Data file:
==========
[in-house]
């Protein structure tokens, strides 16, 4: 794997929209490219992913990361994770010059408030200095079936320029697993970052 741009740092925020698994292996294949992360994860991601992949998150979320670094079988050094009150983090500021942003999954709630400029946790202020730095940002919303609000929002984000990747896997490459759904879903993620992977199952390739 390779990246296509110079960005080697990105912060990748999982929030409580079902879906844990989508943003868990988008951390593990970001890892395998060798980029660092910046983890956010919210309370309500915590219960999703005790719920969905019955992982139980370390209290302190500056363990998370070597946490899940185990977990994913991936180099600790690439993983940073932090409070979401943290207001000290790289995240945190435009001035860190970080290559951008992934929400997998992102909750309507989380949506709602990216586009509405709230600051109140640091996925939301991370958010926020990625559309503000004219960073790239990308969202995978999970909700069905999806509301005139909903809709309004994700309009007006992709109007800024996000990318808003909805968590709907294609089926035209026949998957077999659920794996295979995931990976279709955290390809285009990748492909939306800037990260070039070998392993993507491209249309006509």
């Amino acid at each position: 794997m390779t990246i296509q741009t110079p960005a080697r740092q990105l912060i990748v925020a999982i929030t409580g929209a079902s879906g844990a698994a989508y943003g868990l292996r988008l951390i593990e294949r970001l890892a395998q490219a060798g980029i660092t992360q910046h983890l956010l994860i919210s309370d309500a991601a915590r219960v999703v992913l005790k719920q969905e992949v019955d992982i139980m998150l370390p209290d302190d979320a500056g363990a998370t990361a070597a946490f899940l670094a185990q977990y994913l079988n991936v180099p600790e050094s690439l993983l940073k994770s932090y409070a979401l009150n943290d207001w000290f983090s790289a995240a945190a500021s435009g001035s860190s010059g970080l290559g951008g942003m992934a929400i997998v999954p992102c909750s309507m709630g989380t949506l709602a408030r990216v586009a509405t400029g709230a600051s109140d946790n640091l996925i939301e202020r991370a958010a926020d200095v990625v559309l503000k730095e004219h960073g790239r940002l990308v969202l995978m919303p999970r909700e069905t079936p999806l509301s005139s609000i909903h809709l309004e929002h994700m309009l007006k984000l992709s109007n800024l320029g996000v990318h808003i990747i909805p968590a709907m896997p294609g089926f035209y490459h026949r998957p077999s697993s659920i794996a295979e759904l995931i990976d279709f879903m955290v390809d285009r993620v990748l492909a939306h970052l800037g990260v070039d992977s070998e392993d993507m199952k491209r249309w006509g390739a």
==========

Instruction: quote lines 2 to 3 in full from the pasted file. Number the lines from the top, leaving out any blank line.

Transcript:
């Protein structure tokens, strides 16, 4: 794997929209490219992913990361994770010059408030200095079936320029697993970052 741009740092925020698994292996294949992360994860991601992949998150979320670094079988050094009150983090500021942003999954709630400029946790202020730095940002919303609000929002984000990747896997490459759904879903993620992977199952390739 390779990246296509110079960005080697990105912060990748999982929030409580079902879906844990989508943003868990988008951390593990970001890892395998060798980029660092910046983890956010919210309370309500915590219960999703005790719920969905019955992982139980370390209290302190500056363990998370070597946490899940185990977990994913991936180099600790690439993983940073932090409070979401943290207001000290790289995240945190435009001035860190970080290559951008992934929400997998992102909750309507989380949506709602990216586009509405709230600051109140640091996925939301991370958010926020990625559309503000004219960073790239990308969202995978999970909700069905999806509301005139909903809709309004994700309009007006992709109007800024996000990318808003909805968590709907294609089926035209026949998957077999659920794996295979995931990976279709955290390809285009990748492909939306800037990260070039070998392993993507491209249309006509």
């Amino acid at each position: 794997m390779t990246i296509q741009t110079p960005a080697r740092q990105l912060i990748v925020a999982i929030t409580g929209a079902s879906g844990a698994a989508y943003g868990l292996r988008l951390i593990e294949r970001l890892a395998q490219a060798g980029i660092t992360q910046h983890l956010l994860i919210s309370d309500a991601a915590r219960v999703v992913l005790k719920q969905e992949v019955d992982i139980m998150l370390p209290d302190d979320a500056g363990a998370t990361a070597a946490f899940l670094a185990q977990y994913l079988n991936v180099p600790e050094s690439l993983l940073k994770s932090y409070a979401l009150n943290d207001w000290f983090s790289a995240a945190a500021s435009g001035s860190s010059g970080l290559g951008g942003m992934a929400i997998v999954p992102c909750s309507m709630g989380t949506l709602a408030r990216v586009a509405t400029g709230a600051s109140d946790n640091l996925i939301e202020r991370a958010a926020d200095v990625v559309l503000k730095e004219h960073g790239r940002l990308v969202l995978m919303p999970r909700e069905t079936p999806l509301s005139s609000i909903h809709l309004e929002h994700m309009l007006k984000l992709s109007n800024l320029g996000v990318h808003i990747i909805p968590a709907m896997p294609g089926f035209y490459h026949r998957p077999s697993s659920i794996a295979e759904l995931i990976d279709f879903m955290v390809d285009r993620v990748l492909a939306h970052l800037g990260v070039d992977s070998e392993d993507m199952k491209r249309w006509g390739a």